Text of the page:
10 Ways to Improve Morale at Nonprofit Organizations | npENGAGE

10 Ways to Improve Morale at Nonprofit Organizations

By on Mar 4, 2019


How’s the morale in your office? Are your staff members excited to work together? Or are you plagued with high turnover? How your staff feel about their work affects your bottom line, as donors and volunteers are turned off by a revolving door of staff members.

As a fundraising consultant, I see a lot of nonprofits, and I notice immediately whether staff morale is good or troubled. If I notice, your donors and volunteers notice, too. Here are ten quick tips to improve your nonprofit’s culture:

  1. Give all staff off every federal holiday. It creates bitterness and resentment when people have to work President’s Day, Columbus Day and Veterans Day. Chances are your board isn’t paying attention to these minor holidays, and your employees appreciate it when they get a three-day weekend. My rule is “If the post office is closed, so are we.”
  2. Titles are free. Give people a nice title that they can use proudly. I’m surprised when I find that someone is the sole fundraiser on staff, and has been for years, and yet their title is Development Coordinator or Development Manager. It doesn’t hurt you to give people a nice title.
  3. Set people up for success in their roles. When I see a title that contains two things, like Director of Communications and Development, I think that’s a red flag. It means the person was hired because of a background in one thing, like communications, but they’re really expected to perform a completely different task, like development. They can do an outstanding job at the thing they’re good at and still be fired for not performing in the other task.
  4. For heaven’s sake, have a training budget! Every staff member should have a budget to go to a conference or a training lunch and get updated in their skills. They shouldn’t have to justify every training and professional membership. This is a lot cheaper than having to hire a new person every 16 months (according to Penelope Burk of Cygnus Applied Research, fundraisers under 30 stay an average of 16 months at their first three jobs). As a subset of this, give people the time and budget to go to conferences. Conferences are not a party, they’re a valuable opportunity to learn new things and bring them back to work.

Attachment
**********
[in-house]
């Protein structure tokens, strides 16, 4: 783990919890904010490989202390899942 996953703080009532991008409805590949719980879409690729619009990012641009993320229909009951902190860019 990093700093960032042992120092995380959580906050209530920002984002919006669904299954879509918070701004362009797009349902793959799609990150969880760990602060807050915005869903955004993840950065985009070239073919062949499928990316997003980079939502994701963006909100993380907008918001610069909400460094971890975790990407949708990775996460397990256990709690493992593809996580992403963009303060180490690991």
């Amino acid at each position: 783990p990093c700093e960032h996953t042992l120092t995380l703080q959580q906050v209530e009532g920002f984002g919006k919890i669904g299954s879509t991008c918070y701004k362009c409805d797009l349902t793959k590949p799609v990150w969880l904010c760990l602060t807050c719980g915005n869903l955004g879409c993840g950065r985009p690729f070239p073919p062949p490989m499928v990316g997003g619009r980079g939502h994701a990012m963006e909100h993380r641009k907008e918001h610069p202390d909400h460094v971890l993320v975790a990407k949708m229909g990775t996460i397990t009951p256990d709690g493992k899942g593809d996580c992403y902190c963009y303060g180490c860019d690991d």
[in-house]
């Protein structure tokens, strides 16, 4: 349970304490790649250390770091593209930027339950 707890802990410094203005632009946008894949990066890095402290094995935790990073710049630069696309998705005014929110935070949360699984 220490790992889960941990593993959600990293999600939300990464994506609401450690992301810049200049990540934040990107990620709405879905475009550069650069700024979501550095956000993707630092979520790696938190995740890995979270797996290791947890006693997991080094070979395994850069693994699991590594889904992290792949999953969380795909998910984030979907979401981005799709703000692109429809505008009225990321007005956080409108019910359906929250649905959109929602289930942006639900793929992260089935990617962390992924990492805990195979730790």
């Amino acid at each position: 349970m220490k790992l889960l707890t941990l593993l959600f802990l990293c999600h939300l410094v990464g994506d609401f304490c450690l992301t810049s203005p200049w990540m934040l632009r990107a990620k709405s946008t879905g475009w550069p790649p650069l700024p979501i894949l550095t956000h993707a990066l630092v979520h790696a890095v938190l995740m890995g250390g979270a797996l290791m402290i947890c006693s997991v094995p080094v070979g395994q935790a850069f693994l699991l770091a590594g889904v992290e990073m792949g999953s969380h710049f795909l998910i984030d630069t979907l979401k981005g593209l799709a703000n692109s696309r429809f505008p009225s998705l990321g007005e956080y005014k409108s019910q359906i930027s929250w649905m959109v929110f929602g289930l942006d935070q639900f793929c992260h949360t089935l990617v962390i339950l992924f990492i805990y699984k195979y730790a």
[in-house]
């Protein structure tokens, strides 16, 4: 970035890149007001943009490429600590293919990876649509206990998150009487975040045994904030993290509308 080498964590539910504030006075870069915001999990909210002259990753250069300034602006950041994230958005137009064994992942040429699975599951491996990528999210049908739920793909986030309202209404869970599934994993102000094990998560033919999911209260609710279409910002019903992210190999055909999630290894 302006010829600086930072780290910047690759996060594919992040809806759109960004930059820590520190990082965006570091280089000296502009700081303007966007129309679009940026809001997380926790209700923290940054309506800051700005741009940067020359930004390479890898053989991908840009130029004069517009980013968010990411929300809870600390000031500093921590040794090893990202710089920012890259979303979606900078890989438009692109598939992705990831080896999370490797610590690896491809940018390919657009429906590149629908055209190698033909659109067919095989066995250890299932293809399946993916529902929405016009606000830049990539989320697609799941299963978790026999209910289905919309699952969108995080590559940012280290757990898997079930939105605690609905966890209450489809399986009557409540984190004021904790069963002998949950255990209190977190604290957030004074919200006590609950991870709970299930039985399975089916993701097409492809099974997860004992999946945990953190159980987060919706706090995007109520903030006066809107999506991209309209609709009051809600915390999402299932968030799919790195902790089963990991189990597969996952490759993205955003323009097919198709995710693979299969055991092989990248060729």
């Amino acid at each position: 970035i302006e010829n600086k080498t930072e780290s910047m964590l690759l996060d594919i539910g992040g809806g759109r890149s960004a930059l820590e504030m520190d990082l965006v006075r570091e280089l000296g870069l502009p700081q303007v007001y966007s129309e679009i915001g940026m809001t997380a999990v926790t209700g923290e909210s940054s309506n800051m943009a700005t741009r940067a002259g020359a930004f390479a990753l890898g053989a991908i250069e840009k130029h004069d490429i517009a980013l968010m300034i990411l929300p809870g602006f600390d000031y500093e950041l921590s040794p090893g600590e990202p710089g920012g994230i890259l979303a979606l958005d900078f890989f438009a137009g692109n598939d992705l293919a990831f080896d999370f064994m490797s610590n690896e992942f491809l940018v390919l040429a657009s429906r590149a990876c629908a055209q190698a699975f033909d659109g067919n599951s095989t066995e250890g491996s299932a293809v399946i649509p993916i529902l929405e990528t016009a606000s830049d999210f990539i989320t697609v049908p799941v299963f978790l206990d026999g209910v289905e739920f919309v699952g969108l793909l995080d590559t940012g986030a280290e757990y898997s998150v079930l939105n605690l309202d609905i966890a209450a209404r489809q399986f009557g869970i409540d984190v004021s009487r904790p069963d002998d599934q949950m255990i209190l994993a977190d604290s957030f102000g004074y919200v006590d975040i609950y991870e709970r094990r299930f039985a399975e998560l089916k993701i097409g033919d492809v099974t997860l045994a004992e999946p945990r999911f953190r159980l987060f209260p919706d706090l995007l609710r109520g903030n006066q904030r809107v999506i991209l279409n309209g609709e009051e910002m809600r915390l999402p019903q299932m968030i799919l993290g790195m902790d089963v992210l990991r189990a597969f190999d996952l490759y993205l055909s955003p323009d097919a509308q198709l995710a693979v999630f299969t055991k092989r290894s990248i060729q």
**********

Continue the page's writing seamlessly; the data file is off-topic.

5. Be honest with people when you’re looking to employ them. If the board thinks that they’ll hire a fundraiser, for example, and that person will raise all the funds, tell them that. Don’t say “You’ll manage the board members meeting with donors” if none of the board members are willing to do that. Honestly up front prevents a lot of turnover down the road.
  6. Deal with the problems you have, don’t expect a new hire to solve them. I know an executive director who faced a drunk employee her first day on the job. She called the woman in and said “This will be your brightest job or your briefest. Come in drunk again and you’re fired.” The woman came in drunk again and was fired. The new executive director told the board “By not handling this in advance, you made me look bad to the other employees, that I had to fire someone my first week.” (Later that woman thanked her, she needed the wake-up call of being fired to deal with her drinking.) If you have a problem, don’t expect someone to solve it, and don’t just let it carry on for months or years, deal with it.
  7. Consider having one week a year where you close your office. Everyone can count on it for a vacation or stay-cation, as they won’t be getting emails from colleagues. It’s a chance where you can have vendors update your website, or get building maintenance done, or just get the offices painted. People really appreciate having the time off. I had one nonprofit client that closed the office the last week of August every year and people loved it.
  8. Consider expanding your paid vacation. According to the Associated Press, about half of employees will pay a week’s salary for an extra week’s vacation when offered the opportunity. Comparatively, the European Union mandates four weeks’ vacation a year to start! When employees look to work at other places, they’ll think “I don’t really want to go back to two weeks’ off a year” so it helps with turnover.
  9. Have one time a week that management sits down casually with any staff who wants to come and talk. I worked at one nonprofit where we had drinks at 5:00 on Friday, whether you were still working or not. We had a bottle in the office, and plenty of sodas and non-alcoholic beverages as well. It was a nice opportunity for the younger staff to chat with long-time employees.
  10. Food helps people be happy. My sister’s office had a birthday cake and paid lunch brought in every month and they celebrated whomever had a birthday that month, and it was great for morale. My father’s office had free food in the fridge and people would eat and talk over breakfast or lunch, and it was a good way to network and get things accomplished, and people didn’t go out to lunch and overstay their lunch break.

For nonprofit organizations that are concerned about budgets and salaries, these are all ways to help keep your employees and improve morale, with little impact on your bottom line. For their sake, I hope you’ll consider implementing them.